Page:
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NSCA 2006: Streaming Invades the Conference Room

Sometimes the best way to judge a vertical market is by the products its key players produce. If the National Systems Contractor Association (NSCA) 2006 Expo, held March 14-18 in Las Vegas, is any indication, streaming media is fast becoming firmly entrenched in various conference rooms, boardrooms, and classrooms throughout the country.

The NSCA Expo is a gathering of audio-visual (AV) product manufacturers, systems integrators, and end users; the focus has traditionally been audio products (speakers, microphones, and recording devices), but recent shows have expanded beyond audio into the broader AV field. The last two shows, especially, have introduced data-centric products into a traditionally analog world.

This year’s show was important for the consistency of streaming media products. Not only was there a sizable increase in the number of multi-track uncompressed streaming audio products using technologies such as CobraNet or Digigram’s EtherSound, but streaming also found its way into digital signage, classroom, and wireless video replacement products.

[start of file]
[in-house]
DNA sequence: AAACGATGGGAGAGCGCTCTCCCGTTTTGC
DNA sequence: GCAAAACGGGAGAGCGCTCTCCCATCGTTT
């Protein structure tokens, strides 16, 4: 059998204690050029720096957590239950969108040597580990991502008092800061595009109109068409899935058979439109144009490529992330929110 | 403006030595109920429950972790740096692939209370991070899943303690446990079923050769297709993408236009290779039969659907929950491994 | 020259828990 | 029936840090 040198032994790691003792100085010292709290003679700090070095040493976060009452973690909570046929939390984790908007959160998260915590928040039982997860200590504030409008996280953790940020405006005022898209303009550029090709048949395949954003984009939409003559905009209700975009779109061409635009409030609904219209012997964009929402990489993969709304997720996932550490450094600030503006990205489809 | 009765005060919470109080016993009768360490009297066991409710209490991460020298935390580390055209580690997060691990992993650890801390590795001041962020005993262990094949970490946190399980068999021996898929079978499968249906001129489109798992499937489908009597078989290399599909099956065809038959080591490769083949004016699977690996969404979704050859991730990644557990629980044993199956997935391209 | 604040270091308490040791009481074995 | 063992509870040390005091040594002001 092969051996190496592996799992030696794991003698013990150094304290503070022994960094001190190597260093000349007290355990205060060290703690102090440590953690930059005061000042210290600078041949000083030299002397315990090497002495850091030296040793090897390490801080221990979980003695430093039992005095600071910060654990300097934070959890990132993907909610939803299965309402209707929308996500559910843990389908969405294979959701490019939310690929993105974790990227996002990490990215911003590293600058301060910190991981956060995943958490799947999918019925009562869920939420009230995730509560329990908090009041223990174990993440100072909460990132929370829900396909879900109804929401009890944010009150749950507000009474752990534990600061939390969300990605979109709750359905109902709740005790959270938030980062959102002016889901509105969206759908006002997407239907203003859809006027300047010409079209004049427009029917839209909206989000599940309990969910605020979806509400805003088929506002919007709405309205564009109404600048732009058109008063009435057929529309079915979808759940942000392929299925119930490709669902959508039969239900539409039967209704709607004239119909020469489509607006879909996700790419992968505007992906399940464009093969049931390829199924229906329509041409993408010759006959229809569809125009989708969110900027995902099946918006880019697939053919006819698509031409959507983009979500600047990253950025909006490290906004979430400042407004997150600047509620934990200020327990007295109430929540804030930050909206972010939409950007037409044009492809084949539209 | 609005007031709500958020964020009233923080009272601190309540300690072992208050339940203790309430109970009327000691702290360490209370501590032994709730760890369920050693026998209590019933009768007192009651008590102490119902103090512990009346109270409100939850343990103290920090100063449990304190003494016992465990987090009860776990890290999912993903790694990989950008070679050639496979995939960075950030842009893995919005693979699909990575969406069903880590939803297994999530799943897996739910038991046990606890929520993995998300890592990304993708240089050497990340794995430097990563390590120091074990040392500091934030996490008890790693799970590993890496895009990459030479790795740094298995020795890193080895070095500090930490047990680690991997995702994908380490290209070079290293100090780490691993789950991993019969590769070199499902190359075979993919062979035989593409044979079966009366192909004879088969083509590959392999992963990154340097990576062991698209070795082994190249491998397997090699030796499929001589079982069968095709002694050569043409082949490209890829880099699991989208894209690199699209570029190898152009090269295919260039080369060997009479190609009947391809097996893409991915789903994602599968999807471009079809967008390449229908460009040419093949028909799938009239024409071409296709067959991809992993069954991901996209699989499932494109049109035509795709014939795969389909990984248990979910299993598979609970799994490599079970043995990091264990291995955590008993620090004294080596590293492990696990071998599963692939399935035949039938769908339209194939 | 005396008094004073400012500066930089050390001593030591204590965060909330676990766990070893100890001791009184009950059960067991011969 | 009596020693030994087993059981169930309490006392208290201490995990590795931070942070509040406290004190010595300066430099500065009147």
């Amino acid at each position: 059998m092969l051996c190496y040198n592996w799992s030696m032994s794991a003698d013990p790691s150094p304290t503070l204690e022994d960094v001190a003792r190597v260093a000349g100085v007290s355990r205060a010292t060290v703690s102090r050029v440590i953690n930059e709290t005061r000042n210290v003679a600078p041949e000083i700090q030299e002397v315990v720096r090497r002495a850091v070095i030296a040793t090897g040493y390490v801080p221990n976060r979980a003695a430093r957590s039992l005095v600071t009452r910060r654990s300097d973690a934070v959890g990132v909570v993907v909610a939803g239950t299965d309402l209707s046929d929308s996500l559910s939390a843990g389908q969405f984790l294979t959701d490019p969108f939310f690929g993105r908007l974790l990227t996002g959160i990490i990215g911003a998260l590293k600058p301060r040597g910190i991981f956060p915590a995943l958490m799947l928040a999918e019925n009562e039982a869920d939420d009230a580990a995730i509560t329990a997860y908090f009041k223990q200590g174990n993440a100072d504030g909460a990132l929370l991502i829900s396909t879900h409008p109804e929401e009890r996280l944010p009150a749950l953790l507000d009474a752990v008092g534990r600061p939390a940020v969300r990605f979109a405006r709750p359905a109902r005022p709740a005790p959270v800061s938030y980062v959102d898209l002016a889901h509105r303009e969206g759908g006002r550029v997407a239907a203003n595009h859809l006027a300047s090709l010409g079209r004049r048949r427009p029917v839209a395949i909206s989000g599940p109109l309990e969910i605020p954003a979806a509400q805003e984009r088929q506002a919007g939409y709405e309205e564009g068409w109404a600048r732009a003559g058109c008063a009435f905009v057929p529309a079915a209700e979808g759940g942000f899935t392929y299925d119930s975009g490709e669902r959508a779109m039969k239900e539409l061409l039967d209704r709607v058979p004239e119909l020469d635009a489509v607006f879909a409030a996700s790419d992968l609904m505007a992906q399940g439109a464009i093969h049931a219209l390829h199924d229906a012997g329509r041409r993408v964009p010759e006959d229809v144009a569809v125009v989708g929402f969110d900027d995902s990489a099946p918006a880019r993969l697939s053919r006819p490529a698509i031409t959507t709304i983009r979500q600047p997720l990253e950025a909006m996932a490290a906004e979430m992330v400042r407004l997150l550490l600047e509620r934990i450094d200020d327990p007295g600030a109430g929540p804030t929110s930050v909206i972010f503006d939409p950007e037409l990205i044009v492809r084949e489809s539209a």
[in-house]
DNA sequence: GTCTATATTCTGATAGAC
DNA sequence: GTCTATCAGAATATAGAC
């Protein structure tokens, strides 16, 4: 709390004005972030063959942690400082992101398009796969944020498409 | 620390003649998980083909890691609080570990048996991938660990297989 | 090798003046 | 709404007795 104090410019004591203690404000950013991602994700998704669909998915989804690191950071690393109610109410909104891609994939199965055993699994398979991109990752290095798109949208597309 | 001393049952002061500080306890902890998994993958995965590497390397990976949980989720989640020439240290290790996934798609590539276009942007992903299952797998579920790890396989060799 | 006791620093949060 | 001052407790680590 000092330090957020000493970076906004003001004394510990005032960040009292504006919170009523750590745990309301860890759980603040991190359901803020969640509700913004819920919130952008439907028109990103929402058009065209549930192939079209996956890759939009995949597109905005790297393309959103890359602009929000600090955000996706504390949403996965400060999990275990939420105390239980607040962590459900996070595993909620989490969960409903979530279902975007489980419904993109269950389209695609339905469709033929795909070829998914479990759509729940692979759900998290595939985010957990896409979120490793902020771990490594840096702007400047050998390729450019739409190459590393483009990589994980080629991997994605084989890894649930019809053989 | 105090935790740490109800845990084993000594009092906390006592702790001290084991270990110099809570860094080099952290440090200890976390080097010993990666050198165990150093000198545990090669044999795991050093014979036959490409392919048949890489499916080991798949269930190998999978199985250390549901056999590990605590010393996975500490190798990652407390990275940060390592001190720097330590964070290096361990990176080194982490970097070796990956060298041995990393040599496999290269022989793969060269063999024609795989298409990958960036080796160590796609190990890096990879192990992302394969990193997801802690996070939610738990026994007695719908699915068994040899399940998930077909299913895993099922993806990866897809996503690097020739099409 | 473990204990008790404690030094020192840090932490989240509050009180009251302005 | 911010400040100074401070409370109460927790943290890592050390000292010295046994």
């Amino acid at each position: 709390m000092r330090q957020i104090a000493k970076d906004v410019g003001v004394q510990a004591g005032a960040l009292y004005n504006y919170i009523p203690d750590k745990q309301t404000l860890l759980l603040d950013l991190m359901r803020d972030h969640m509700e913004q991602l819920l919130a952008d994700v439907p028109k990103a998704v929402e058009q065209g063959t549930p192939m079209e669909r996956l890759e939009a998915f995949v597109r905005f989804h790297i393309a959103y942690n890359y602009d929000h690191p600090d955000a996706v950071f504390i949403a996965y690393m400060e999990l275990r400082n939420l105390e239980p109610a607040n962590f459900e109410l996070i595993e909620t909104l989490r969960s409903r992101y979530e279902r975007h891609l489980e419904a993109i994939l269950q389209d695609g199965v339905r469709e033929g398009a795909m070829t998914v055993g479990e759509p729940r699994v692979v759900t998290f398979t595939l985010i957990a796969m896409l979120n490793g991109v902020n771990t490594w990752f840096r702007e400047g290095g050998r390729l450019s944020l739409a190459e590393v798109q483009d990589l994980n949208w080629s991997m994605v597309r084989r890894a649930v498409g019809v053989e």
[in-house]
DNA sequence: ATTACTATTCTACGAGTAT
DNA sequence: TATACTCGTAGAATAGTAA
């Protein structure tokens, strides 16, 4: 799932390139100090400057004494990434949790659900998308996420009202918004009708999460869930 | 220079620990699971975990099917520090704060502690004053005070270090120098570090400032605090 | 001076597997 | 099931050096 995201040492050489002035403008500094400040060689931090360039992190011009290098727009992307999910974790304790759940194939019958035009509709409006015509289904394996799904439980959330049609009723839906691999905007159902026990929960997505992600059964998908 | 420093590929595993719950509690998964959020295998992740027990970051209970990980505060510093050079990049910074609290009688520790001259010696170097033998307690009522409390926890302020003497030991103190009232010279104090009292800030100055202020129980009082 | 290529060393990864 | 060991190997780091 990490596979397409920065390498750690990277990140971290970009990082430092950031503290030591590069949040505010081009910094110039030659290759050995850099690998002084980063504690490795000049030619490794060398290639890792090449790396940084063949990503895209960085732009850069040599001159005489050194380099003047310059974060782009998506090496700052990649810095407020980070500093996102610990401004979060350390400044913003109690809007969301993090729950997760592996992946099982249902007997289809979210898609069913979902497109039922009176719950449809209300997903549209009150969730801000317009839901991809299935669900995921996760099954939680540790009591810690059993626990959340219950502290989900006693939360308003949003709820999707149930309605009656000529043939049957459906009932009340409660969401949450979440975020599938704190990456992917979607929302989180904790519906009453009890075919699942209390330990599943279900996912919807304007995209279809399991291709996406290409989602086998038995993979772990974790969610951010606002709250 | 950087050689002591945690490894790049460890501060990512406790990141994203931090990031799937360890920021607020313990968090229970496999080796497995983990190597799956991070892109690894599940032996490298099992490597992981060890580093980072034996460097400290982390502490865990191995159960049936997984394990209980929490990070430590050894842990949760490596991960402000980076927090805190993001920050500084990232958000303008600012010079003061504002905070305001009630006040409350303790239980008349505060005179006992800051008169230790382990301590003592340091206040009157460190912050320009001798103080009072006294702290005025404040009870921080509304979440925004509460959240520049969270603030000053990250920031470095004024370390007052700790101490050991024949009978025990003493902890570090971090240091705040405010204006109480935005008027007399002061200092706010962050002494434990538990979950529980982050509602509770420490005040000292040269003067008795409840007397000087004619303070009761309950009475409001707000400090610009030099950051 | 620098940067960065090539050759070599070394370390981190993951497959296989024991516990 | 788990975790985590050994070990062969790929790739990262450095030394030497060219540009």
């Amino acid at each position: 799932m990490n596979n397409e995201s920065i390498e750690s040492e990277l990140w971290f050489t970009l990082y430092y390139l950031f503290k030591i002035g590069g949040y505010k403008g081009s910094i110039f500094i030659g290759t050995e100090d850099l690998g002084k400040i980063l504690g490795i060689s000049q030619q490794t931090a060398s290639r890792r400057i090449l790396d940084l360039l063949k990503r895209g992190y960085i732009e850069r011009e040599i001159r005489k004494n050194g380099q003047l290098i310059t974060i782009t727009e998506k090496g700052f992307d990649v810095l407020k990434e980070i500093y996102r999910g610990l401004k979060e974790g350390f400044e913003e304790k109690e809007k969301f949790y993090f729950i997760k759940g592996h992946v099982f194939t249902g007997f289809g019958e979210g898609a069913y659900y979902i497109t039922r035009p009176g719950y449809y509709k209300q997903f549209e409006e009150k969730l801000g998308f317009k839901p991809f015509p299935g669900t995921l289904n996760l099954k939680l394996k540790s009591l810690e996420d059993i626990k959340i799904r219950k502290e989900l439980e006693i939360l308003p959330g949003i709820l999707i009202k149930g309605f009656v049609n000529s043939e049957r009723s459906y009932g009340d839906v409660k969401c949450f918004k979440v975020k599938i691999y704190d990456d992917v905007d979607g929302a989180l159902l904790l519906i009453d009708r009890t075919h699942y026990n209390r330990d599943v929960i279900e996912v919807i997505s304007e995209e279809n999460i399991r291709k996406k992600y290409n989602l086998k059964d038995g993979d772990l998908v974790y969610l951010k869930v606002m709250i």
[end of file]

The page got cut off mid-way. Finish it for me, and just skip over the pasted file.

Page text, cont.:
LANtasm, a new company created by former AT&T, Northpoint, and Intel execs, seeks to leverage a patent-pending multicasting process to the digital signage space. Digital signage—which typically uses vertically mounted plasma or LCD displays to provide customer information in airports, hotels, restaurants, and retail establishments—is one of the fastest-growing verticals in the AV industry. LANtasm’s products, which were on display for feedback, make use of a Gigabit Ethernet switching fabric, allowing up to 100 channels of content to be moved across a wide network of display devices.

"Our key strength is a varied network topology," says LANtasm CEO Steve Blasingame. "In many instances, installation of digital signage using a star topology is impractical and costly. LANtasm’s patented system can be configured in a traditional star topology but really excels when numerous devices are daisy-chained together. If a loop can be created between devices, our switching fabric is smart enough to correct a user-created break in the loop, so that unplugging one digital signage device doesn’t result in the loss of content displayed on the remaining devices."

On the wireless streaming video front, Avocent—better known for its keyboard, video, mouse (KVM) switches—showed off its second-generation wireless streaming device. In early 2005, Avocent introduced the LongView family of devices, which utilized the 802.11a radio spectrum to stream low-latency VGA and XGA content across a 100-foot range. The new product line, dubbed Emerge, broadcasts full-motion video up to 1,000 feet and was awarded an NSCA 2006 Innovations in Technology Award.